Once you identify which one is Saline Valley Rd (the other one, Hunter Mt Rd, heads east) walk north on it for about 8kms. There are at least three natural springs along this stretch of the road (easily identified by the lush vegetation by the side of the road) and in the right season there is running water, if not enough to drink at least enough to soak your hat so you don't dehydrate during this 2-3 hours of shadeless walking. The next major task is to find how to enter the canyon that is marked as Quail Canyon. on the old topomaps A good place to leave the road is past a tiny junction with a northern deadend road near 36.567908,-117.602384; or whenever you see this view:
(If you are looking at the topomap, i am sure you will notice a shorter route from Saline Valley Rd into Quail Canyon via Grapevine Canyon, which is not the Grapevine Canyon of Scotty's Castle. I couldn't find this one, but, if you find it, it looks indeed like a shortcut).
After you went through this gap, start coasting the ridge staying to its left (in the general north direction) and continue doing so for about one hour (with increasing views of Saline Valley to the northwest) until the wide mouth of Quail Canyon will become obvious. This is a gruesome walk through a rocky plateau which is slightly downhill towards the canyon. When you hit the canyon, it will be heading east from Saline Valley (N37.586932 - W117.595217).
(If you are coming down the canyon and looking for Saline Valley Rd, turn 90 degrees south/left and walk slightly uphill this rocky plateau coasting the ridge to the right, staying as close as possible to the ridge heading through the gap at N37.586932 - W117.595217).
Continue up Quail Canyon to its dead end for about 2-3 hours. This canyon has several (dry) waterfalls that you need to bypass, and one in particular can be challenging. Usually the easiest bypass is on the eastern side of the canyon (right side if you are going up, left side if you are coming down). I lost count of how many waterfalls there were. There are a couple of splits that might look confusing: at any major split, go left. The most confusing split comes relatively early into the canyon, when one would be tempted to follow the water that trickles down from a southeastern tributary. Don't do it because that canyon sends you in the opposite direction of Race Track Valley. (But this might be Grapevine Canyon, the shortcut from Saline Valley Rd).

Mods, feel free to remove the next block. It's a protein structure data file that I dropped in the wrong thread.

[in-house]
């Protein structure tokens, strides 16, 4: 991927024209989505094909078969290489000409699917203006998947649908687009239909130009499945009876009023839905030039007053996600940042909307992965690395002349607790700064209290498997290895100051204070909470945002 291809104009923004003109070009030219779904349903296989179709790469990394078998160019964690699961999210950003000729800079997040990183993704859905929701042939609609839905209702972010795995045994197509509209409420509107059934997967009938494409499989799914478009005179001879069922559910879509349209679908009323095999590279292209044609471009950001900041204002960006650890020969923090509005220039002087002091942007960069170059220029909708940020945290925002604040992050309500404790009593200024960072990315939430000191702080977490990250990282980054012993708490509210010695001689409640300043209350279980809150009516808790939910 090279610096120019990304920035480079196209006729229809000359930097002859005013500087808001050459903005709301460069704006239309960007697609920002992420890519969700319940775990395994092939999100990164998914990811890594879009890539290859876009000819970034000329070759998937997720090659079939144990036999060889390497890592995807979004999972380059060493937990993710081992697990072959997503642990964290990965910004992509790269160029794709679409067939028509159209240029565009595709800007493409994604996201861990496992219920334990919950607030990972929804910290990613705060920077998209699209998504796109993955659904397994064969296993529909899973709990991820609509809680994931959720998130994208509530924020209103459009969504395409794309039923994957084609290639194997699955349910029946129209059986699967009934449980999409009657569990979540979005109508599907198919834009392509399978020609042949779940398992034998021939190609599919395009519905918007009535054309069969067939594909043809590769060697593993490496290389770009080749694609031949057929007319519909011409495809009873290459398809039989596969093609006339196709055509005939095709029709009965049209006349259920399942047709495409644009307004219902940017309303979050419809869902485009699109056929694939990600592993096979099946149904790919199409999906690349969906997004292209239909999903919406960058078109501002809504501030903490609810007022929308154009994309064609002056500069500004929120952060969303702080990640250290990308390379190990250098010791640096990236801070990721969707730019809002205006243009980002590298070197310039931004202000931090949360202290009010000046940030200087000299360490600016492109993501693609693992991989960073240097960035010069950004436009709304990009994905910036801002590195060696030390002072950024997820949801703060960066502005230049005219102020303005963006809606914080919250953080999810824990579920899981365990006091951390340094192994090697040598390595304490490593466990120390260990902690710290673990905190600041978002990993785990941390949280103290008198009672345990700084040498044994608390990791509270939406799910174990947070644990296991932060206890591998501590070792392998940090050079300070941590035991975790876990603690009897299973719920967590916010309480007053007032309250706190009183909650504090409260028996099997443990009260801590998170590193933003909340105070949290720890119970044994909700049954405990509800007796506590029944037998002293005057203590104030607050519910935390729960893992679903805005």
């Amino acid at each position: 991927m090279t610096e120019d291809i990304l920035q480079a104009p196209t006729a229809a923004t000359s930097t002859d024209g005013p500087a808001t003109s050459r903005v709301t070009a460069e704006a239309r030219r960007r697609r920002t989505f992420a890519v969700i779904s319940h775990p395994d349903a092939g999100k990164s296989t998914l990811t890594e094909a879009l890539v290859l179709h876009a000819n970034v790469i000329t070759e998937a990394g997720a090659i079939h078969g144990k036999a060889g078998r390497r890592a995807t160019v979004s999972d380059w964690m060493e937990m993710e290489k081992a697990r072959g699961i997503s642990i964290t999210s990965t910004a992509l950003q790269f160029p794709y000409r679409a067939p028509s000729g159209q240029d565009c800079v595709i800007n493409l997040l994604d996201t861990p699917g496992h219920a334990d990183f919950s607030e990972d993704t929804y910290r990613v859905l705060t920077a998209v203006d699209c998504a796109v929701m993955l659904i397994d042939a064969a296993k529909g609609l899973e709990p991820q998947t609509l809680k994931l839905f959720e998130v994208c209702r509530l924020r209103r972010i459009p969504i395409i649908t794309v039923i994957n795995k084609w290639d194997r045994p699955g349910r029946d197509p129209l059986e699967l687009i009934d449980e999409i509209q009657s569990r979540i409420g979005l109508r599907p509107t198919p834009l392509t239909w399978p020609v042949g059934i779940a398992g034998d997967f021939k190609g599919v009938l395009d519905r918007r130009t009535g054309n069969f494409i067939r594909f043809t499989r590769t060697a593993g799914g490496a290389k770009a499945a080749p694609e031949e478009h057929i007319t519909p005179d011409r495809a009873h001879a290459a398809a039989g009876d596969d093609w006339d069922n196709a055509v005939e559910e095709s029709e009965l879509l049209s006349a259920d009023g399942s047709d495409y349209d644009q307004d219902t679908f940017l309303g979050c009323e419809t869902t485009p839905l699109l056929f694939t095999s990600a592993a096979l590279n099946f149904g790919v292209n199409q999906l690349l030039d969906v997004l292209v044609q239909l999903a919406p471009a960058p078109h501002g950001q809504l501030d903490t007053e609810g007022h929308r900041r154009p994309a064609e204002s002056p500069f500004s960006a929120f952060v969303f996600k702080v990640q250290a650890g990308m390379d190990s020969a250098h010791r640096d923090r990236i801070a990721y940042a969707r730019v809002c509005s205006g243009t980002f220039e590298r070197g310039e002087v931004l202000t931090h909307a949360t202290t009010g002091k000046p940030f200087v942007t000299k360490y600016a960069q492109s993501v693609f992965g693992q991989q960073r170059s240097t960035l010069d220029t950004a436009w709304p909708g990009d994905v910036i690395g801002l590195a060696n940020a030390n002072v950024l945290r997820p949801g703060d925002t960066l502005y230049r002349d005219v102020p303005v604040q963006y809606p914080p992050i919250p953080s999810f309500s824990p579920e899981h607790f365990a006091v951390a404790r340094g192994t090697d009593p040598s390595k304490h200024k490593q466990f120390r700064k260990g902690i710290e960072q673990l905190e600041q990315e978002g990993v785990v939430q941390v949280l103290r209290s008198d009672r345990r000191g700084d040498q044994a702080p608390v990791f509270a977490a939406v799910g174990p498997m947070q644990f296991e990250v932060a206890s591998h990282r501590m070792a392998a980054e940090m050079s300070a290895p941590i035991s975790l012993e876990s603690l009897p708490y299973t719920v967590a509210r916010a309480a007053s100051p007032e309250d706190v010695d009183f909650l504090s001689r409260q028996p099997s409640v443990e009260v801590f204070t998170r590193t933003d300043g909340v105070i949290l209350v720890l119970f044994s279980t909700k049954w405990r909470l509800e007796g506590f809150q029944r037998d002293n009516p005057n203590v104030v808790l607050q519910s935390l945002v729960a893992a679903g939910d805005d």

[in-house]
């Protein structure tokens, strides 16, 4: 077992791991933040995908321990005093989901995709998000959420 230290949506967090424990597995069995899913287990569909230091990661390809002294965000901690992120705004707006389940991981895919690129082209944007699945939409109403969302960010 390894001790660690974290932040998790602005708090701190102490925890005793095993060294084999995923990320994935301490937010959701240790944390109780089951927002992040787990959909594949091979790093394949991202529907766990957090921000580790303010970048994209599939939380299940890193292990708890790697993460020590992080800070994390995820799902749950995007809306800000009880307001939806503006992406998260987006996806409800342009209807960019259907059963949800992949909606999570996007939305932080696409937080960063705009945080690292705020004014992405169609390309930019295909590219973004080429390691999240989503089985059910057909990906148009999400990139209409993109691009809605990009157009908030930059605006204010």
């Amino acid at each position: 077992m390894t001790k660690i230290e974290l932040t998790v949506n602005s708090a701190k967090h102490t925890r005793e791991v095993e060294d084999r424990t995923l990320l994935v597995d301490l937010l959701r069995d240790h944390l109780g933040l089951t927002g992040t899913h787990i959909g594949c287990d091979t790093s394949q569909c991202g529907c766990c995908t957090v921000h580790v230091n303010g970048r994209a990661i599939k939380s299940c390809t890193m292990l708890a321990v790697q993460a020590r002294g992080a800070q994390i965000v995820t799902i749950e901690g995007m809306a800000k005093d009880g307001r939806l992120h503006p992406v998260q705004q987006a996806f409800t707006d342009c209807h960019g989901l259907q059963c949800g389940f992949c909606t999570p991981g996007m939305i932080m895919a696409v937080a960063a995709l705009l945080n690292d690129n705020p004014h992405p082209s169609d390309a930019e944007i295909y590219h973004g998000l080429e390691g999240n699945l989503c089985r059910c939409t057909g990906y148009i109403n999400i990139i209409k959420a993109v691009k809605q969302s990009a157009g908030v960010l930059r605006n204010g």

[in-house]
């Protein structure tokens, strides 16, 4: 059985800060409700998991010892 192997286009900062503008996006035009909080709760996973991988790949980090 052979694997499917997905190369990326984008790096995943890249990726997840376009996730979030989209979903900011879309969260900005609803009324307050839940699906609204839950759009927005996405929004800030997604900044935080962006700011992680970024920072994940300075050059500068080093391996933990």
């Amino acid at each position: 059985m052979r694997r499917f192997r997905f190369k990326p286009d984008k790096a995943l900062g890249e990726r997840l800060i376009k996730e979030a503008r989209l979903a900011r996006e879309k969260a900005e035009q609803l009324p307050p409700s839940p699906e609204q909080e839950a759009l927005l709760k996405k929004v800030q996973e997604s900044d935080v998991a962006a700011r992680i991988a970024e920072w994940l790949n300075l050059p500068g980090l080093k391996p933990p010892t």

The very last of the confusing splits is actually quite close to the Race Track (i left a cairn there in 2015). Go left again. A gentle slope takes you to the top of the ridge and from there you do see the Race Track in the distance.
Now you just have to walk straight north down into the ancient drainage that fed Racetrack. This is a gentle downhill slope with countless white sections that look like washed-out roads. In about 2 hours you should reach a dirt road at or near Homestake Dry Camp (N36.63755 - W117.57328) which is not really a campground but a good reference point and a good place to have your friends pick you up (low-clearance vehicles should make it to here in the dry season, but, if not, there is a parking lot a few kms north that is usually accessible).
Race Track Valley proper is further up north (GPS coordinates: N36.67720 - W117.56224), about another hour of walking from the camp on a very sandy road. (topomap).
The distances below are mostly "as the condor flies" (except for the section on Saline Valley Rd). Actual hiking distance is usually twice as much because of zigzagging and bypassing obstacles; hence the estimated time is much more than it would normally take to cover that distance if it were a straight line.
For what it's worth:
Accurate time of a 2015 hike from Race Track to Lake Hill (opposite direction):
We heard and then saw a big rattlesnake in Mill Canyon and we found several skeletons of bighorn sheep in both canyons. Whether these animals died of natural death or eaten by mountain lions is impossible to assess.
2. From Stovepipe WellsClick here for details
[Alas, in March 2015 someone stole the tent that we had left at the end of Lake Hill Rd with all our emergency water. Can't help mentioning this, one of the saddest moments of my hiking life. Someone stole that tent knowing that he was leaving us with no tent and no water in a place called "Death" Valley. Don't worry about rattlesnakes and mountain lions: worry about humans].